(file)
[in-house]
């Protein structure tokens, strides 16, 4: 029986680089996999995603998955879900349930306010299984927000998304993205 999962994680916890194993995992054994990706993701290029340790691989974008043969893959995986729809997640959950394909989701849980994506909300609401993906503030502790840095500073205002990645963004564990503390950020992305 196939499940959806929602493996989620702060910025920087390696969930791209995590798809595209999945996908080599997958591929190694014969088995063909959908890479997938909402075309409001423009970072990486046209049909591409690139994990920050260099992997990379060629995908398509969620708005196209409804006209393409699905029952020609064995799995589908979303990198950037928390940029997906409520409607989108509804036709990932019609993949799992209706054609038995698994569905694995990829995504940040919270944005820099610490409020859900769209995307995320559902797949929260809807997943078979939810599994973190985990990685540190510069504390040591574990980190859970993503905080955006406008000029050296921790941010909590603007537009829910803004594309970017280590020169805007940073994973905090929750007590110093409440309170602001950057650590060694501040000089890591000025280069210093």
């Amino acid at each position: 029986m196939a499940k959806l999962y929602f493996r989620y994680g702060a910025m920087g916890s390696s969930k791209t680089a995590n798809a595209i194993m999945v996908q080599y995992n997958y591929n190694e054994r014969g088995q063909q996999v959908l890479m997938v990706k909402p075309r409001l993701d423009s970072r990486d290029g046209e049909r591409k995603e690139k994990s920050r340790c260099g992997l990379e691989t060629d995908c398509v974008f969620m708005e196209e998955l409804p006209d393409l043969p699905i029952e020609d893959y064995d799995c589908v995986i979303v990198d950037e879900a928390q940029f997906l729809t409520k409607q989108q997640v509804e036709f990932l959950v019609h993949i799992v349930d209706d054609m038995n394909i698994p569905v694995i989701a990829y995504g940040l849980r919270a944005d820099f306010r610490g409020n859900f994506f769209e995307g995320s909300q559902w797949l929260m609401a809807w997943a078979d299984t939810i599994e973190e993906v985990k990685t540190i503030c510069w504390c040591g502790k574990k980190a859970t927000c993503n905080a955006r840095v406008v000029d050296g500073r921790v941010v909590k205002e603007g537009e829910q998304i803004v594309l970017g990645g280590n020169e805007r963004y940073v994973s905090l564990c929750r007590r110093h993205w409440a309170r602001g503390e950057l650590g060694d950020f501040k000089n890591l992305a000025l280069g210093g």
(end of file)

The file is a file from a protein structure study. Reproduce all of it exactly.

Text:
[in-house]
């Protein structure tokens, strides 16, 4: 029986680089996999995603998955879900349930306010299984927000998304993205 999962994680916890194993995992054994990706993701290029340790691989974008043969893959995986729809997640959950394909989701849980994506909300609401993906503030502790840095500073205002990645963004564990503390950020992305 196939499940959806929602493996989620702060910025920087390696969930791209995590798809595209999945996908080599997958591929190694014969088995063909959908890479997938909402075309409001423009970072990486046209049909591409690139994990920050260099992997990379060629995908398509969620708005196209409804006209393409699905029952020609064995799995589908979303990198950037928390940029997906409520409607989108509804036709990932019609993949799992209706054609038995698994569905694995990829995504940040919270944005820099610490409020859900769209995307995320559902797949929260809807997943078979939810599994973190985990990685540190510069504390040591574990980190859970993503905080955006406008000029050296921790941010909590603007537009829910803004594309970017280590020169805007940073994973905090929750007590110093409440309170602001950057650590060694501040000089890591000025280069210093």
């Amino acid at each position: 029986m196939a499940k959806l999962y929602f493996r989620y994680g702060a910025m920087g916890s390696s969930k791209t680089a995590n798809a595209i194993m999945v996908q080599y995992n997958y591929n190694e054994r014969g088995q063909q996999v959908l890479m997938v990706k909402p075309r409001l993701d423009s970072r990486d290029g046209e049909r591409k995603e690139k994990s920050r340790c260099g992997l990379e691989t060629d995908c398509v974008f969620m708005e196209e998955l409804p006209d393409l043969p699905i029952e020609d893959y064995d799995c589908v995986i979303v990198d950037e879900a928390q940029f997906l729809t409520k409607q989108q997640v509804e036709f990932l959950v019609h993949i799992v349930d209706d054609m038995n394909i698994p569905v694995i989701a990829y995504g940040l849980r919270a944005d820099f306010r610490g409020n859900f994506f769209e995307g995320s909300q559902w797949l929260m609401a809807w997943a078979d299984t939810i599994e973190e993906v985990k990685t540190i503030c510069w504390c040591g502790k574990k980190a859970t927000c993503n905080a955006r840095v406008v000029d050296g500073r921790v941010v909590k205002e603007g537009e829910q998304i803004v594309l970017g990645g280590n020169e805007r963004y940073v994973s905090l564990c929750r007590r110093h993205w409440a309170r602001g503390e950057l650590g060694d950020f501040k000089n890591l992305a000025l280069g210093g």